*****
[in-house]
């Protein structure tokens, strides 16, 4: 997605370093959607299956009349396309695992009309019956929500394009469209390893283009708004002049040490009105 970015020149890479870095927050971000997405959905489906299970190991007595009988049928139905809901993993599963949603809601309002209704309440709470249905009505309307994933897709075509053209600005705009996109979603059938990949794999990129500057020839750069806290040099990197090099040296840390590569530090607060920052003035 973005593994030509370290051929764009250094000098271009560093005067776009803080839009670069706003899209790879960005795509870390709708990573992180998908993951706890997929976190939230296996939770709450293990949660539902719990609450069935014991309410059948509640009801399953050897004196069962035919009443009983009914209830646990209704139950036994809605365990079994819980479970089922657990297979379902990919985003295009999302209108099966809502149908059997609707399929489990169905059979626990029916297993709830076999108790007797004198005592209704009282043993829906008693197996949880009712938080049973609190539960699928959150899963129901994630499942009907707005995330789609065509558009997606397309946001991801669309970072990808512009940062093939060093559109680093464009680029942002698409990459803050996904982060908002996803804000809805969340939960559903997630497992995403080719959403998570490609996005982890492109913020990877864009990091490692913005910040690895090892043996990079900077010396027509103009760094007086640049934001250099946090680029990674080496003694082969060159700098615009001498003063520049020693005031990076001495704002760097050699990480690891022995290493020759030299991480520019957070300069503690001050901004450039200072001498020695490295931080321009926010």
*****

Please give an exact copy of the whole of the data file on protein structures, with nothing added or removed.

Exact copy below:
[in-house]
């Protein structure tokens, strides 16, 4: 997605370093959607299956009349396309695992009309019956929500394009469209390893283009708004002049040490009105 970015020149890479870095927050971000997405959905489906299970190991007595009988049928139905809901993993599963949603809601309002209704309440709470249905009505309307994933897709075509053209600005705009996109979603059938990949794999990129500057020839750069806290040099990197090099040296840390590569530090607060920052003035 973005593994030509370290051929764009250094000098271009560093005067776009803080839009670069706003899209790879960005795509870390709708990573992180998908993951706890997929976190939230296996939770709450293990949660539902719990609450069935014991309410059948509640009801399953050897004196069962035919009443009983009914209830646990209704139950036994809605365990079994819980479970089922657990297979379902990919985003295009999302209108099966809502149908059997609707399929489990169905059979626990029916297993709830076999108790007797004198005592209704009282043993829906008693197996949880009712938080049973609190539960699928959150899963129901994630499942009907707005995330789609065509558009997606397309946001991801669309970072990808512009940062093939060093559109680093464009680029942002698409990459803050996904982060908002996803804000809805969340939960559903997630497992995403080719959403998570490609996005982890492109913020990877864009990091490692913005910040690895090892043996990079900077010396027509103009760094007086640049934001250099946090680029990674080496003694082969060159700098615009001498003063520049020693005031990076001495704002760097050699990480690891022995290493020759030299991480520019957070300069503690001050901004450039200072001498020695490295931080321009926010």